|Publication number||US5013641 A|
|Application number||US 07/452,487|
|Publication date||May 7, 1991|
|Filing date||Dec 19, 1989|
|Priority date||Dec 19, 1989|
|Also published as||DE69013166D1, DE69013166T2, EP0509022A1, EP0509022B1, WO1991009344A1|
|Publication number||07452487, 452487, US 5013641 A, US 5013641A, US-A-5013641, US5013641 A, US5013641A|
|Inventors||James R. Buntaine, Robert V. Brady|
|Original Assignee||Eastman Kodak Company|
|Export Citation||BiBTeX, EndNote, RefMan|
|Patent Citations (16), Non-Patent Citations (2), Referenced by (12), Classifications (14), Legal Events (4)|
|External Links: USPTO, USPTO Assignment, Espacenet|
This invention relates to a process for preparing photographic emulsions containing tabular silver halide grains. It more particularly relates to a process for preparing photographic emulsions at high pH.
Tabular silver halide grains, their preparation and use in photographic emulsions are widely known. They have been extensively studied in the literature since photographic emulsions containing these grains appeared to offer some significant advantages over photographic emulsions containing round or globular grains (e.g., splash prepared types). Generally, tabular grains are large, flat silver halide grains that are prepared by employing long ripening times or by balanced double jet (BDJ) accelerated flow precipitation methods. Commercial emulsions using tabular grains are conventionally made by using a BDJ process. The tabular grains usually have triangular or hexagonal parallel crystal faces, each of which is usually larger than any other crystal face of the grain and are conventionally defined by their aspect ratio (AR) which is the ratio of the diameter of the grain to the thickness. Tabular grains of varying thicknesses and AR's have been found to be useful in photographic systems. Large diameter high aspect ratio grains, e.g., at least 8:1, have diameters of at least 0.6 μm and thicknesses of less than 0.3 μm. These larger tabular grains have certain commercial advantages now apparent to those of normal skill in the art. For example, they have a larger surface area and, thus, can accept more sensitizing dye. Since these tabular grains usually are dye sensitized when emulsions using such tabular grains are present in medical x-ray elements, an increase in sharpness can result. In addition, since the tabular grains normally lie flat when coated from an emulsion on a support, the covering power is usually greater and, thus, the emulsions can be coated at a lower coating weight and are, therefore, less costly.
The tabular grains have found wide use in full color, black-and-white, and x-ray films. However, in order to be successfully used in x-ray films, it is necessary that the tabular grain containing x-ray films have the same image tone as prior x-ray films. This is necessary as radiologists are used to this tone and demand that the tone remain the same in order that they may successfully read x-ray photographs in the same way they have in the past. In order to form T-grains satisfactory for x-ray films, it is necessary that they have a certain thickness and equivalent circular diameter range. The forming of grains within the preferred range has required long formation times, as well as the use of difficult to control materials. Nottorf U.S. Pat. No. 4,722,886 discloses the formation of silver halide materials suitable for use in x-ray film. As disclosed there, the process is performed with the pH of the digestion solution raised by the addition of ammonium hydroxide as a solvent. However, the use of ammonium hydroxide as a solvent sometimes lead the R-typing problem causing fog. Additionally, the use of ammonium hydroxide is difficult to control as the material is volatile and evaporates. Further, use of ammonium hydroxide requires a high amount of addition to raise the pH and results in problems with a effluent discharge as ammonium hydroxide is difficult to dispose of without special treatment.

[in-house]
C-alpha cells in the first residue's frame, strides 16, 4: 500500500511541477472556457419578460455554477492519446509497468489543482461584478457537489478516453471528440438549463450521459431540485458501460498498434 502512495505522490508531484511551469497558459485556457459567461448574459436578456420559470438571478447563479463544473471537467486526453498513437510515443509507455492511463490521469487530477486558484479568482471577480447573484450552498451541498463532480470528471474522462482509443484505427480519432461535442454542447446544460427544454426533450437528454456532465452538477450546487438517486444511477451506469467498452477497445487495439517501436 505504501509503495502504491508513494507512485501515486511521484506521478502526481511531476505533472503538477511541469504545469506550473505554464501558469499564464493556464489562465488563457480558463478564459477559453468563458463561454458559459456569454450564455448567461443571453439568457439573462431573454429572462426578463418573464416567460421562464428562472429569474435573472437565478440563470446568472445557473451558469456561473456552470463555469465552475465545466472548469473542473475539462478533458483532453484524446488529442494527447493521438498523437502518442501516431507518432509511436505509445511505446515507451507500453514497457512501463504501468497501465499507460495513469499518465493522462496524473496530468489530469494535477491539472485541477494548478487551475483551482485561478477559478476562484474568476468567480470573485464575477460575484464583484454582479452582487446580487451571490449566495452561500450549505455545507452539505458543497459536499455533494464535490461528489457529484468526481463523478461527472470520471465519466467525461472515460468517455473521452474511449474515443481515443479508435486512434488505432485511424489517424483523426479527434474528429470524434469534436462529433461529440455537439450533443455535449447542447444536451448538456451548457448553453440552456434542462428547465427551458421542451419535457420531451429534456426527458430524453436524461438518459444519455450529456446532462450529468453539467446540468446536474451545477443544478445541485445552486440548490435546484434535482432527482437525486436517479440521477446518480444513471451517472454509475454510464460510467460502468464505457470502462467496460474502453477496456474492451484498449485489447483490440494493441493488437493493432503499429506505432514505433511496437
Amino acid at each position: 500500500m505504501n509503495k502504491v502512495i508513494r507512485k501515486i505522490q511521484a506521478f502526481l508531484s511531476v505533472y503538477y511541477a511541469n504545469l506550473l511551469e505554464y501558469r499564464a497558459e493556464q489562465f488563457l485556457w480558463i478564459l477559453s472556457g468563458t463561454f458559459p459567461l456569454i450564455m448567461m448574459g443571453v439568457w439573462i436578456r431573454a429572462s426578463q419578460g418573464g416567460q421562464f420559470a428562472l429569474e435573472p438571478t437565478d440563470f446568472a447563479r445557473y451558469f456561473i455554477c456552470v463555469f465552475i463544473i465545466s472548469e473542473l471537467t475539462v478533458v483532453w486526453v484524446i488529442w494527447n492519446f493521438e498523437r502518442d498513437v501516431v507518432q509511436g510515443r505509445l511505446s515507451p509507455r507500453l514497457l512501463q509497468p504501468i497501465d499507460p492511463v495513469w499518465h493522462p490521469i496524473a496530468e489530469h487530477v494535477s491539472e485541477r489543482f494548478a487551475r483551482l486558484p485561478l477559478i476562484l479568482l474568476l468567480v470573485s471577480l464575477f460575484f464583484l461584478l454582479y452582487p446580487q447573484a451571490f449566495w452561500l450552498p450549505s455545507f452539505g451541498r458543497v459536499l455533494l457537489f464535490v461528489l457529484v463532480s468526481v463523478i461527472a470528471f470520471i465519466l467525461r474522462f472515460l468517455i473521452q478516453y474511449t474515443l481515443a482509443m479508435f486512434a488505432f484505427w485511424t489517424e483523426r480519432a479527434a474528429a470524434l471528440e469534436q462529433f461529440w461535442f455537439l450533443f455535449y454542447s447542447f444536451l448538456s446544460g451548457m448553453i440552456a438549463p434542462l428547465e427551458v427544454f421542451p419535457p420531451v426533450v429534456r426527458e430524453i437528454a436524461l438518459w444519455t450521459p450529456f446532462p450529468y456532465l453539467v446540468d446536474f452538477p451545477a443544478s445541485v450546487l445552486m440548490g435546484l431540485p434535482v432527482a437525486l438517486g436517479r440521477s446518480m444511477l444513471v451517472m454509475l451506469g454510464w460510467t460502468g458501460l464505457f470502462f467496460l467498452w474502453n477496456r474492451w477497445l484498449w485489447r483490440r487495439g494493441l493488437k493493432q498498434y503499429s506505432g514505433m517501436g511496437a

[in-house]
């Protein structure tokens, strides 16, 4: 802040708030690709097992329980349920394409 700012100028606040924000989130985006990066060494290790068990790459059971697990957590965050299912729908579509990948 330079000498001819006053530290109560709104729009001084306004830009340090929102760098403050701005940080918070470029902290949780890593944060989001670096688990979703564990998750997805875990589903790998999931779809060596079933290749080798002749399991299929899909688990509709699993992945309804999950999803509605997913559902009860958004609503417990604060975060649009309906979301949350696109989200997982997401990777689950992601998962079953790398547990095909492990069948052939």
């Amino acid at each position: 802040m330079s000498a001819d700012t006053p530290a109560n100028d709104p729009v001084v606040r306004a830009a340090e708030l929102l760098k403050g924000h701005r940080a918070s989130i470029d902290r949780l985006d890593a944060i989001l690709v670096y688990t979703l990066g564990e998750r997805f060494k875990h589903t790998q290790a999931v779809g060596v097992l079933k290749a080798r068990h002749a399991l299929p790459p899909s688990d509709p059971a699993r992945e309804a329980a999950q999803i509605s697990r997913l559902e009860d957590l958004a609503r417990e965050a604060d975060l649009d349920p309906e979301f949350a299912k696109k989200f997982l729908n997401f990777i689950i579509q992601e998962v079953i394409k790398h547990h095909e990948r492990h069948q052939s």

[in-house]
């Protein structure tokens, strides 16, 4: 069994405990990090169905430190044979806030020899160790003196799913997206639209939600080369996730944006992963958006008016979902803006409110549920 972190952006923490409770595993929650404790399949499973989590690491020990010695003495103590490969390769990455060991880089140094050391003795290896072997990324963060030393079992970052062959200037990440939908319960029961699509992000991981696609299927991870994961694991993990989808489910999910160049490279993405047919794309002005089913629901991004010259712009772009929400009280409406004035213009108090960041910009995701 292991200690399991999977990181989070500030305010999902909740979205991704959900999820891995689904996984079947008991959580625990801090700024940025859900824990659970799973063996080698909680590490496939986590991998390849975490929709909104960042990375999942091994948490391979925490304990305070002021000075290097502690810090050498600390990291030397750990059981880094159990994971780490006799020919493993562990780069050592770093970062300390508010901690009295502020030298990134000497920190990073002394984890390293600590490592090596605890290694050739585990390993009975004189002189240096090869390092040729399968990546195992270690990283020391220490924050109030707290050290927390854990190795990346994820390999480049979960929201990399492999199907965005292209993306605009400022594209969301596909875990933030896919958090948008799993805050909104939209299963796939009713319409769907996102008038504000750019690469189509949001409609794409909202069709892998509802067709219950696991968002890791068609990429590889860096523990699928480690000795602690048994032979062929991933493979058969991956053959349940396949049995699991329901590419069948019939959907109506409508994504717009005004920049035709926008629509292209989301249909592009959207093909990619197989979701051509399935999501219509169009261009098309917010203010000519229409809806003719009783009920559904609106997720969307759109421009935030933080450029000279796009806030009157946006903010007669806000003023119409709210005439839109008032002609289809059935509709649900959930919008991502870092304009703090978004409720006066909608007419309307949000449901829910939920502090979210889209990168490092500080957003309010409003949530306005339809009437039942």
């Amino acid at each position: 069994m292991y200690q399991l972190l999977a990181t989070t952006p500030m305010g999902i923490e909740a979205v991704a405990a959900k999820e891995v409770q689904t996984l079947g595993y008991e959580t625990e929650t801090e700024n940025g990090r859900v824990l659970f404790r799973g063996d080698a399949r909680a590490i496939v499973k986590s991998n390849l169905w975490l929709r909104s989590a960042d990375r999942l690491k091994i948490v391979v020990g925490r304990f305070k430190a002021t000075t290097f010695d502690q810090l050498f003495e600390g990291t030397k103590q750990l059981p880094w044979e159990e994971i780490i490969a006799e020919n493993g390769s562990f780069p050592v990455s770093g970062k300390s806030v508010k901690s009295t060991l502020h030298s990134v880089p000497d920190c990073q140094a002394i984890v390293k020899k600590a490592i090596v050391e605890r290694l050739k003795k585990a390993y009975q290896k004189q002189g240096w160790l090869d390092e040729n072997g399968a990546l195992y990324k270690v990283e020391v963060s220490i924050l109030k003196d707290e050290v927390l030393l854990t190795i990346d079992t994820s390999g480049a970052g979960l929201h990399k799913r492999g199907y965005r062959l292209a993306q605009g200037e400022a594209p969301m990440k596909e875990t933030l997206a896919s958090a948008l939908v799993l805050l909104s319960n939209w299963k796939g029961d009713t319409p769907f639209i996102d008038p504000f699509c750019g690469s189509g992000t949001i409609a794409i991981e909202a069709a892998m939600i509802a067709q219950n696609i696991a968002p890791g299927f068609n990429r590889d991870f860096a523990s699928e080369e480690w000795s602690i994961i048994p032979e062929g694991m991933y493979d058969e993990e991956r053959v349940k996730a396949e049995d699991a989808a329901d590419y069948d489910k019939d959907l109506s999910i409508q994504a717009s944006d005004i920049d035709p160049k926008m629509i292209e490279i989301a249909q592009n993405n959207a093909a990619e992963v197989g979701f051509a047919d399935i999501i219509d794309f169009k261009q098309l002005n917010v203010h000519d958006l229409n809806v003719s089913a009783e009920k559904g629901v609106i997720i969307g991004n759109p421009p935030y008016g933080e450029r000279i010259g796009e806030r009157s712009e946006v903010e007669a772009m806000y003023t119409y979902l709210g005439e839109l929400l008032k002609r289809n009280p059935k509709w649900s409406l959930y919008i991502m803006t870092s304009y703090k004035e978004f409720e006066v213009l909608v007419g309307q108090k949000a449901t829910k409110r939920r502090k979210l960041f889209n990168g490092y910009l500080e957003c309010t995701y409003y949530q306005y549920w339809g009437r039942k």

There remains a need for a method of forming tabular silver halide emulsions at increased speed without problems of volatility of the base or difficulties in waste water disposal.
An object of the invention is to overcome disadvantages of the prior processes.
Another object is to provide improved photographic emulsions.
A further object is to provide shortened time for gelatin emulsion formation.
These and other objects of the invention are generally accomplished by providing a tabular silver halide emulsion formation process in which the pH is adjusted to greater than 9 by the addition of an alkali base after nucleation and prior to digesting to form uniform nucleated silver bromide particles. In a particularly preferred process the emulsion is adjusted to pH greater than 9 by the use of sodium hydroxide and digestion takes place in between 3 and 7 minutes and the emulsion making is completed in less than 100 minutes without the use of ammonium hydroxide. The emulsions formed are suitable for x-ray films and produce the image tone required by radiologists.
The invention has numerous advantages over the prior practices. The invention does not require the use of ammonium hydroxide to raise pH. The use of ammonium hydroxide tends to be difficult to control as the ammonium hydroxide evaporates rapidly changing the pH. Further, the ammonium hydroxide not being as strong a base as sodium hydroxide requires a greater amount of addition, increasing costs, as well as creating increased effluent cost as the effluent from ammonium hydroxide requires additional treatment beyond effluent of alkali hydroxide. The alkali bases of the invention are easier to control and m:re rapid in action during silver halide nucleation, thereby allowing shorter formation times. The lack of volatility of sodium hydroxide allows a consistent pH and further leads to less variation in the emulsion particles and greater monodispersity.
Prior to the present invention it was believed that high pH for emulsion formation tended to fog the grains. However, it has been surprisingly found that with T-grains precipitated with a high solution bromide concentration (about 0.01 molar), high bromide content and formed in high pH using alkali hydroxides do not exhibit fogging. The use of high pH to aid in digestion with formation of thick tabular crystals, suitable for x-ray film, in a rapid manner, without the presence of ammonium ion, was not recognized in the art.